The availability of high-throughput parallel methods for sequencing microbial communities is increasing our knowledge of the microbial world at an unprecedented rate. Though most attention has focused on determining lower-bounds on the α-diversity i.e. the total number of different species present in the environment, tight bounds on this quantity may be highly uncertain because a small fraction of the environment could be composed of a vast number of different species. To better assess what remains unknown, we propose instead to predict the fraction of the environment that belongs to unsampled classes. Modeling samples as draws with replacement of colored balls from an urn with an unknown composition, and under the sole assumption that there are still undiscovered species, we show that conditionally unbiased predictors and exact prediction intervals (of constant length in logarithmic scale) are possible for the fraction of the environment that belongs to unsampled classes. Our predictions are based on a poissonization argument, which we have implemented in what we call the Embedding algorithm. In fixed i.e. non-randomized sample sizes, the algorithm leads to very accurate predictions on a sub-sample of the original sample. We quantify the effect of fixed sample sizes on our prediction intervals and test our methods and others found in the literature against simulated environments, which we devise taking into account datasets from a human-gut and -hand microbiota. Our methodology applies to any dataset that can be conceptualized as a sample with replacement from an urn. In particular, it could be applied, for example, to quantify the proportion of all the unseen solutions to a binding site problem in a random RNA pool, or to reassess the surveillance of a certain terrorist group, predicting the conditional probability that it deploys a new tactic in a next attack.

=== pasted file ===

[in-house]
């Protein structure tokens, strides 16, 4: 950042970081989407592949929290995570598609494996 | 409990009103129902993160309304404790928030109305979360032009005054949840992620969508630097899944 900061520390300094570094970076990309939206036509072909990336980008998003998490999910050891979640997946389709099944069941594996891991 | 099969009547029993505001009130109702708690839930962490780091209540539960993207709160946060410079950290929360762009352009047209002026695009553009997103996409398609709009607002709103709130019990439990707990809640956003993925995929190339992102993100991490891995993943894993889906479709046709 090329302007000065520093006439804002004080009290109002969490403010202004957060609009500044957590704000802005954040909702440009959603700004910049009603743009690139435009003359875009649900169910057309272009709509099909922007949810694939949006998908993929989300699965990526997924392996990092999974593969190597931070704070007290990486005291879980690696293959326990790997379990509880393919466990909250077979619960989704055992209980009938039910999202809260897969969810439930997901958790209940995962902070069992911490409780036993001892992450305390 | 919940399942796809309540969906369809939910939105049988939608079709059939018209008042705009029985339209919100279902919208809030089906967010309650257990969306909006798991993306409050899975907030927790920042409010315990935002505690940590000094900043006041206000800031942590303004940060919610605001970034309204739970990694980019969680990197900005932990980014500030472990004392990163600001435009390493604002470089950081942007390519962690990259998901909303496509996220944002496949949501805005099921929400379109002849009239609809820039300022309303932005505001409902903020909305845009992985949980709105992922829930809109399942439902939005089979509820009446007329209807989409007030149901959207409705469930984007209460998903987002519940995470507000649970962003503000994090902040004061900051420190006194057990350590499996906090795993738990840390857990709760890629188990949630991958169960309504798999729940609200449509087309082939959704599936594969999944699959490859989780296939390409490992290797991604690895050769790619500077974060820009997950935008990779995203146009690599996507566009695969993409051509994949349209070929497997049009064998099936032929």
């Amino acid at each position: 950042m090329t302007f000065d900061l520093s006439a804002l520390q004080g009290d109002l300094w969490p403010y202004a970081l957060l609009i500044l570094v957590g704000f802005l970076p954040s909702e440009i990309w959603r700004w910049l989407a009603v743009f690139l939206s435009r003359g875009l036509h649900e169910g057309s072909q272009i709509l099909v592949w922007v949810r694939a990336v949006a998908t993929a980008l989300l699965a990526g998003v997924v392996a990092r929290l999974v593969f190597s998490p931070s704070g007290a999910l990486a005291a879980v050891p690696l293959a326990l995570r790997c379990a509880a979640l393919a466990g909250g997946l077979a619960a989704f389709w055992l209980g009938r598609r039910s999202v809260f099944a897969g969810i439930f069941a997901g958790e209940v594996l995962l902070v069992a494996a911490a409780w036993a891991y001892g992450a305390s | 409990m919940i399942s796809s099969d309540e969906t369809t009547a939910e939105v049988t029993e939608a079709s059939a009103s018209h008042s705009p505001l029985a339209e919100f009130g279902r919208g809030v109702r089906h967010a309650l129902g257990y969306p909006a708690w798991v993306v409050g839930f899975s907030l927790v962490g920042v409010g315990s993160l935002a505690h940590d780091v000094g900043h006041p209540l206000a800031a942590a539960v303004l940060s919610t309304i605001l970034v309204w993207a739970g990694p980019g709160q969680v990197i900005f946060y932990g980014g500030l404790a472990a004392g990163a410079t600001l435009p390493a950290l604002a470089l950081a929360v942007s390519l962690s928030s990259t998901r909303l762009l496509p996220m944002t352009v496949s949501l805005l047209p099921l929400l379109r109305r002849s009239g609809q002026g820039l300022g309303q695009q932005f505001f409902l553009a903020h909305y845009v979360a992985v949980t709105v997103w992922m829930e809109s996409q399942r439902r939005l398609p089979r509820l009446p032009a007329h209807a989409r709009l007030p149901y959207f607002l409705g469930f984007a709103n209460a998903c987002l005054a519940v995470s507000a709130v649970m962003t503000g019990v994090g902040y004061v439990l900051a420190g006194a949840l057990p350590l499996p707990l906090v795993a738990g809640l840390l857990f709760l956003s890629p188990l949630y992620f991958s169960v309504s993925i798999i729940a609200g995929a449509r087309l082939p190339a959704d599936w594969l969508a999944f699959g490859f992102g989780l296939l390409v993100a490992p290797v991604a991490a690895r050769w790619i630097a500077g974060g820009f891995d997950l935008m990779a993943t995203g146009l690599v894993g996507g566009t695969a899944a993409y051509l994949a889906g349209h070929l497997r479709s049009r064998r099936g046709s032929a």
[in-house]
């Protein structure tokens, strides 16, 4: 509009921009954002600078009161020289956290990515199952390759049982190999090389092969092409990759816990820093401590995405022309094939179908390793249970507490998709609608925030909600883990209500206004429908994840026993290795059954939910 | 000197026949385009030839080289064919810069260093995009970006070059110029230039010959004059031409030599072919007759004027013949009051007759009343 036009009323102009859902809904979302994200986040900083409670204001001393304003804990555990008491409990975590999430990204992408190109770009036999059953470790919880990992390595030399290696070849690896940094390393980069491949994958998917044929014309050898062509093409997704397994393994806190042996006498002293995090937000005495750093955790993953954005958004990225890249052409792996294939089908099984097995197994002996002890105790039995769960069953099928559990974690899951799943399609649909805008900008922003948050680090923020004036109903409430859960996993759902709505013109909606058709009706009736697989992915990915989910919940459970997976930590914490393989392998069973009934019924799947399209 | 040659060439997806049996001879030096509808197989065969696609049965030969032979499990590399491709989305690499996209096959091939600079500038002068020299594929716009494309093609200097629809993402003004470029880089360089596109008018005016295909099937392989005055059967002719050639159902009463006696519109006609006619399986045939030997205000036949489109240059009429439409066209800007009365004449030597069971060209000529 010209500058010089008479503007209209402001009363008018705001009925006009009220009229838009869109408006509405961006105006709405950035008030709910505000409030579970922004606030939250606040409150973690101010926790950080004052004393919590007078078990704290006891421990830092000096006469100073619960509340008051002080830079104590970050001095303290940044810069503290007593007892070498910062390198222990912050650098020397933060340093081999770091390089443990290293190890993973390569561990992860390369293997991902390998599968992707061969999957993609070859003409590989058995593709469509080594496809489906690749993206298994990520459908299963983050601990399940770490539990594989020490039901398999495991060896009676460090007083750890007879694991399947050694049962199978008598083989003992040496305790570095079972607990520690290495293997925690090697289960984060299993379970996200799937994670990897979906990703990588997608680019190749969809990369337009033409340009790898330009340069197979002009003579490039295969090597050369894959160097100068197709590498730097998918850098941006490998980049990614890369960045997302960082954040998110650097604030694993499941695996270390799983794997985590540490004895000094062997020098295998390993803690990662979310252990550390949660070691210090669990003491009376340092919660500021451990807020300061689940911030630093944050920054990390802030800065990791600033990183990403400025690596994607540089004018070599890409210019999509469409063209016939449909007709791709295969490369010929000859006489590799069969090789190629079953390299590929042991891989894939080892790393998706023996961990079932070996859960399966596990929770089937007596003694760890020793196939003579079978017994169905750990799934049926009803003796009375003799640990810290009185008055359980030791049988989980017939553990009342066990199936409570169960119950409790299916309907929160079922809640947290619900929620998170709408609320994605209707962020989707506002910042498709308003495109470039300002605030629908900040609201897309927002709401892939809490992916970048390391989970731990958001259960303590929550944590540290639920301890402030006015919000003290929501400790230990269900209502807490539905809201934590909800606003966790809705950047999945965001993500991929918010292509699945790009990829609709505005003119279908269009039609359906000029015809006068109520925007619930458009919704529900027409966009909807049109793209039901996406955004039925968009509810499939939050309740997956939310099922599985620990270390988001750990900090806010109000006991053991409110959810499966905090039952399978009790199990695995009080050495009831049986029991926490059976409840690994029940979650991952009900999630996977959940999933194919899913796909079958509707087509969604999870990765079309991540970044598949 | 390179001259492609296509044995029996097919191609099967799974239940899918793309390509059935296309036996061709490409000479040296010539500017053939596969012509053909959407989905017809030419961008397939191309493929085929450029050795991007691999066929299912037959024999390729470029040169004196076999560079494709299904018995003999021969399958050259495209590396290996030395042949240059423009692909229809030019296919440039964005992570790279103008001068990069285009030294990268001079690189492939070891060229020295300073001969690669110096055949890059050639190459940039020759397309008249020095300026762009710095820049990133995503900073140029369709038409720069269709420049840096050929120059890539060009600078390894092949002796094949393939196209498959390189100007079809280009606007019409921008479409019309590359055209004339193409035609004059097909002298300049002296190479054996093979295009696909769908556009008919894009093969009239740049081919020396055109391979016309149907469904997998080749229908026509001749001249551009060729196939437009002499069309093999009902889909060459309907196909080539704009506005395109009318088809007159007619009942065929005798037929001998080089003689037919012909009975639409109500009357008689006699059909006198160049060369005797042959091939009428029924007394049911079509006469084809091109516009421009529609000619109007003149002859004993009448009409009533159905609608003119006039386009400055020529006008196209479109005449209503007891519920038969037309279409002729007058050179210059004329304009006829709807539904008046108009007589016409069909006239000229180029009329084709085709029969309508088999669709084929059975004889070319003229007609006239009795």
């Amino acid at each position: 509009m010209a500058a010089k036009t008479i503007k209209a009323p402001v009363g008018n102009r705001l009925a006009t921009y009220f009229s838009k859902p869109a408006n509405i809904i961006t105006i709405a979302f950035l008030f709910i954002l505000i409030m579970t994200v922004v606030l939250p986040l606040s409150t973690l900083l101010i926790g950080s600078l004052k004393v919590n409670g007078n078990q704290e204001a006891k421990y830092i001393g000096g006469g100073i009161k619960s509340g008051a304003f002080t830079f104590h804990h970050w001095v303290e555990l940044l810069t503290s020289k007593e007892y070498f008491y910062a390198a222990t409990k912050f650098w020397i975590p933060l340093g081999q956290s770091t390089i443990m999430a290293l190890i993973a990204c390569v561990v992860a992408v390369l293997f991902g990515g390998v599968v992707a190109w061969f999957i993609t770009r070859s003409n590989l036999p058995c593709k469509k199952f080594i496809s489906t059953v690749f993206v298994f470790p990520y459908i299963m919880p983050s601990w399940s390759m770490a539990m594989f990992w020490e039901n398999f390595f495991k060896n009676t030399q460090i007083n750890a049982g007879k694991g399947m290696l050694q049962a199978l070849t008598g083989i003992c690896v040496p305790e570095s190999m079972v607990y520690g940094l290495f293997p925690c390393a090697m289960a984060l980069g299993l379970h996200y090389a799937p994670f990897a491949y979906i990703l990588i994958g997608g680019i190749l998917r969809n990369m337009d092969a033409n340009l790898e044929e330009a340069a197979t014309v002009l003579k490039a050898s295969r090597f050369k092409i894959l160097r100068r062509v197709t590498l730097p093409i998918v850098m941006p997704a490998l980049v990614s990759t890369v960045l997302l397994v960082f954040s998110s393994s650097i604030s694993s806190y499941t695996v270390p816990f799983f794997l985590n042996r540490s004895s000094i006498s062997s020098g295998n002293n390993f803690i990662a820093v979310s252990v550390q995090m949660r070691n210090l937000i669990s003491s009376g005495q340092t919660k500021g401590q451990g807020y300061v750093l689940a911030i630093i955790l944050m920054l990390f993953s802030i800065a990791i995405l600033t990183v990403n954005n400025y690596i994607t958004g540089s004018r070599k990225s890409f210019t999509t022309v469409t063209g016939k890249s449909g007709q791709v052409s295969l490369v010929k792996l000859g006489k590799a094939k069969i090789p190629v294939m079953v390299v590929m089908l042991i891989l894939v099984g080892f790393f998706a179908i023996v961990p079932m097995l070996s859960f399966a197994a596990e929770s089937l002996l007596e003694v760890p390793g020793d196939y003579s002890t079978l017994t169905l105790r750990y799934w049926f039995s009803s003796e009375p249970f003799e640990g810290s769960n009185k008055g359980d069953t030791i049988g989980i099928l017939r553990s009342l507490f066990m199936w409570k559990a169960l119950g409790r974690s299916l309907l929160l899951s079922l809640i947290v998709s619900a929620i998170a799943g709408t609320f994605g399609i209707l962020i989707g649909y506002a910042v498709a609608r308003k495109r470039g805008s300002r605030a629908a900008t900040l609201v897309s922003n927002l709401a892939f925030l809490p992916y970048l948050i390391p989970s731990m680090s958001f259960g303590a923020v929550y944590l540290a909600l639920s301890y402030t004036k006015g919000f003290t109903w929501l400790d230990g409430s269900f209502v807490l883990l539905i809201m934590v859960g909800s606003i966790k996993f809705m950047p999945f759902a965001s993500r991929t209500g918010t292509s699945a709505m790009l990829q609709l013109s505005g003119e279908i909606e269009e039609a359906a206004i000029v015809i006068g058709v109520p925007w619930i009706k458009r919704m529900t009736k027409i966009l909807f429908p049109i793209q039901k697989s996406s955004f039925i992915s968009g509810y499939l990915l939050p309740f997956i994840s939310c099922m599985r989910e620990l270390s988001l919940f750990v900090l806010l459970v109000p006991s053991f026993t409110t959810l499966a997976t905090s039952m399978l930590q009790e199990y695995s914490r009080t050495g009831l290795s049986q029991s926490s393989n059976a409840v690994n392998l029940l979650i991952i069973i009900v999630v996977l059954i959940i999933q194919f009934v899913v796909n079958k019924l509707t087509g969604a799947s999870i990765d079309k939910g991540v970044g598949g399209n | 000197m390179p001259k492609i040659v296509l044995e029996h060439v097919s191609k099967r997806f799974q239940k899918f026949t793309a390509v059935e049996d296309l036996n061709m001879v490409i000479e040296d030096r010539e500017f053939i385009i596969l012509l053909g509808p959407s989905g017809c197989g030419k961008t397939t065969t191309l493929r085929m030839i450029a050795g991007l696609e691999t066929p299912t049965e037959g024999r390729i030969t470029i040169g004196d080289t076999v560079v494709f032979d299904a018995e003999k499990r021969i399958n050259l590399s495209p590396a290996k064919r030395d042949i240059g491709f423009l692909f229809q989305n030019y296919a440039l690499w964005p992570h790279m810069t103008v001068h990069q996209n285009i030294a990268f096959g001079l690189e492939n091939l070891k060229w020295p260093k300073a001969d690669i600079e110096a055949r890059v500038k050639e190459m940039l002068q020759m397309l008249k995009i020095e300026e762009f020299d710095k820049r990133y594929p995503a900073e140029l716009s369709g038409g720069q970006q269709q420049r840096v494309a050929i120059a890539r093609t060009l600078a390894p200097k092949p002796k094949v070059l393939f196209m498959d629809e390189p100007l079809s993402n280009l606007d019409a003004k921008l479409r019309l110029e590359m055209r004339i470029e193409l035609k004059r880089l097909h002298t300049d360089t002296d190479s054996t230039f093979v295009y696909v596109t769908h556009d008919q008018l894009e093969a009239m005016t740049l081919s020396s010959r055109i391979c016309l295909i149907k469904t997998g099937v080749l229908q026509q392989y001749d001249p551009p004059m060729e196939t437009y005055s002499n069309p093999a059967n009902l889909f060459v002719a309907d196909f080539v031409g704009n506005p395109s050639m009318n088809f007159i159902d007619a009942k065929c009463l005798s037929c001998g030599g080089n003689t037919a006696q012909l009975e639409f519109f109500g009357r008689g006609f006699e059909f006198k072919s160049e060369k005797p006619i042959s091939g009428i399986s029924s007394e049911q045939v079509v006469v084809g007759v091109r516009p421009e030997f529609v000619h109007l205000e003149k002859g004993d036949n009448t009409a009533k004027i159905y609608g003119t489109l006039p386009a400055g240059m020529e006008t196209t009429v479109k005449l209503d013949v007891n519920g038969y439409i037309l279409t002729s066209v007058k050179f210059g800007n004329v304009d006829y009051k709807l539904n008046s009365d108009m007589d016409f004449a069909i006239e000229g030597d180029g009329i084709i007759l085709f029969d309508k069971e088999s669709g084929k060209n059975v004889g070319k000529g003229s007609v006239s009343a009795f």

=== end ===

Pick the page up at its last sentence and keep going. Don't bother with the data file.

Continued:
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[Show abstract][Hide abstract] ABSTRACT: A classical problem in statistics is estimating the expected coverage of a sample, which has had applications in gene expression, microbial ecology, optimization, and even numismatics. Here we consider a related extension of this problem to random samples of two discrete distributions. Specifically, we estimate what we call the dissimilarity probability of a sample, i.e., the probability of a draw from one distribution not being observed in [Formula: see text] draws from another distribution. We show our estimator of dissimilarity to be a [Formula: see text]-statistic and a uniformly minimum variance unbiased estimator of dissimilarity over the largest appropriate range of [Formula: see text]. Furthermore, despite the non-Markovian nature of our estimator when applied sequentially over [Formula: see text], we show it converges uniformly in probability to the dissimilarity parameter, and we present criteria when it is approximately normally distributed and admits a consistent jackknife estimator of its variance. As proof of concept, we analyze V35 16S rRNA data to discern between various microbial environments. Other potential applications concern any situation where dissimilarity of two discrete distributions may be of interest. For instance, in SELEX experiments, each urn could represent a random RNA pool and each draw a possible solution to a particular binding site problem over that pool. The dissimilarity of these pools is then related to the probability of finding binding site solutions in one pool that are absent in the other.
[Show abstract][Hide abstract] ABSTRACT: In this paper, we consider moderate deviations for Good's coverage estimator.
The moderate deviation principle and the self-normalized moderate deviation
principle for Good's coverage estimator are established. The results are also
applied to the hypothesis testing problem and the confidence interval for the
Preview · Article · May 2013 · The Annals of Statistics